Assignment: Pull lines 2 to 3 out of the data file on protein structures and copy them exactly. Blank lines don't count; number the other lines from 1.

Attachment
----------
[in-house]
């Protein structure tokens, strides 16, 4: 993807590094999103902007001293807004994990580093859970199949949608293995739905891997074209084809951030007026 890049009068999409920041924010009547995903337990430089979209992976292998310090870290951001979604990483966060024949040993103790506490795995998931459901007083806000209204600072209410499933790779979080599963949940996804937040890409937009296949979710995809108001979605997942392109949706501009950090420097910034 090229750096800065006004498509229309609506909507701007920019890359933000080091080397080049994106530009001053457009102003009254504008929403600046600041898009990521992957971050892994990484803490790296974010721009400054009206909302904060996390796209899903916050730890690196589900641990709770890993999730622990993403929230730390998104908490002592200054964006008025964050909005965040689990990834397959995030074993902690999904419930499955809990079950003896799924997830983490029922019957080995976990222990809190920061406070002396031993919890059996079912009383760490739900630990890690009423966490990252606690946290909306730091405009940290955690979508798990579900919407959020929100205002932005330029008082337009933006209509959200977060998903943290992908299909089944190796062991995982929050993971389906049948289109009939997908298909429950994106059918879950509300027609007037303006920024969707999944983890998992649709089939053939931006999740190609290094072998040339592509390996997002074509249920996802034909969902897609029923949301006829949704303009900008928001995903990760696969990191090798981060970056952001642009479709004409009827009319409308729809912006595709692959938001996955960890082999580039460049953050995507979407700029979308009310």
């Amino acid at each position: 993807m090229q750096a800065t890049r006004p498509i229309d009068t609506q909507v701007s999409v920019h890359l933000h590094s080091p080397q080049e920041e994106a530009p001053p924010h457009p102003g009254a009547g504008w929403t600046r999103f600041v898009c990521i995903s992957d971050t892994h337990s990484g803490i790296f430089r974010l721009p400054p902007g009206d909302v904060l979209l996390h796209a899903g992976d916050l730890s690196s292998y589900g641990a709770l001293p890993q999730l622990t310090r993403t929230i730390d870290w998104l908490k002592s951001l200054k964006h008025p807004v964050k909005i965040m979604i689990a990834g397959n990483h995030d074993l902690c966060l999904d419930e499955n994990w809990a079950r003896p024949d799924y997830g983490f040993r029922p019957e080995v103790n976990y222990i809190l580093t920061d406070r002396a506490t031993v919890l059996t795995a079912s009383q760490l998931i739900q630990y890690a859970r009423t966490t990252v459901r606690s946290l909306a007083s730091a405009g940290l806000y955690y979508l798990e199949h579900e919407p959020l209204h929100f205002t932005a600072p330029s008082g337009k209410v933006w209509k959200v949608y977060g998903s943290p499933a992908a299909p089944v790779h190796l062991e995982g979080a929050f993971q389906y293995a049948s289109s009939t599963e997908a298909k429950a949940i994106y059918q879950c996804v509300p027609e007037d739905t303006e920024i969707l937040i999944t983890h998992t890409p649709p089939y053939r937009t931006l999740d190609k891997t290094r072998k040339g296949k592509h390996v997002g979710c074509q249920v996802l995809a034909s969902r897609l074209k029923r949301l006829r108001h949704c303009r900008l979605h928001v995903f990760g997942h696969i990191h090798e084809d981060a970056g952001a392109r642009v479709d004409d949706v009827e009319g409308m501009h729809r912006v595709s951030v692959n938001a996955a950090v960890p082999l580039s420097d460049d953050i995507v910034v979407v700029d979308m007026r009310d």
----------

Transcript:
């Protein structure tokens, strides 16, 4: 993807590094999103902007001293807004994990580093859970199949949608293995739905891997074209084809951030007026 890049009068999409920041924010009547995903337990430089979209992976292998310090870290951001979604990483966060024949040993103790506490795995998931459901007083806000209204600072209410499933790779979080599963949940996804937040890409937009296949979710995809108001979605997942392109949706501009950090420097910034 090229750096800065006004498509229309609506909507701007920019890359933000080091080397080049994106530009001053457009102003009254504008929403600046600041898009990521992957971050892994990484803490790296974010721009400054009206909302904060996390796209899903916050730890690196589900641990709770890993999730622990993403929230730390998104908490002592200054964006008025964050909005965040689990990834397959995030074993902690999904419930499955809990079950003896799924997830983490029922019957080995976990222990809190920061406070002396031993919890059996079912009383760490739900630990890690009423966490990252606690946290909306730091405009940290955690979508798990579900919407959020929100205002932005330029008082337009933006209509959200977060998903943290992908299909089944190796062991995982929050993971389906049948289109009939997908298909429950994106059918879950509300027609007037303006920024969707999944983890998992649709089939053939931006999740190609290094072998040339592509390996997002074509249920996802034909969902897609029923949301006829949704303009900008928001995903990760696969990191090798981060970056952001642009479709004409009827009319409308729809912006595709692959938001996955960890082999580039460049953050995507979407700029979308009310």
């Amino acid at each position: 993807m090229q750096a800065t890049r006004p498509i229309d009068t609506q909507v701007s999409v920019h890359l933000h590094s080091p080397q080049e920041e994106a530009p001053p924010h457009p102003g009254a009547g504008w929403t600046r999103f600041v898009c990521i995903s992957d971050t892994h337990s990484g803490i790296f430089r974010l721009p400054p902007g009206d909302v904060l979209l996390h796209a899903g992976d916050l730890s690196s292998y589900g641990a709770l001293p890993q999730l622990t310090r993403t929230i730390d870290w998104l908490k002592s951001l200054k964006h008025p807004v964050k909005i965040m979604i689990a990834g397959n990483h995030d074993l902690c966060l999904d419930e499955n994990w809990a079950r003896p024949d799924y997830g983490f040993r029922p019957e080995v103790n976990y222990i809190l580093t920061d406070r002396a506490t031993v919890l059996t795995a079912s009383q760490l998931i739900q630990y890690a859970r009423t966490t990252v459901r606690s946290l909306a007083s730091a405009g940290l806000y955690y979508l798990e199949h579900e919407p959020l209204h929100f205002t932005a600072p330029s008082g337009k209410v933006w209509k959200v949608y977060g998903s943290p499933a992908a299909p089944v790779h190796l062991e995982g979080a929050f993971q389906y293995a049948s289109s009939t599963e997908a298909k429950a949940i994106y059918q879950c996804v509300p027609e007037d739905t303006e920024i969707l937040i999944t983890h998992t890409p649709p089939y053939r937009t931006l999740d190609k891997t290094r072998k040339g296949k592509h390996v997002g979710c074509q249920v996802l995809a034909s969902r897609l074209k029923r949301l006829r108001h949704c303009r900008l979605h928001v995903f990760g997942h696969i990191h090798e084809d981060a970056g952001a392109r642009v479709d004409d949706v009827e009319g409308m501009h729809r912006v595709s951030v692959n938001a996955a950090v960890p082999l580039s420097d460049d953050i995507v910034v979407v700029d979308m007026r009310d």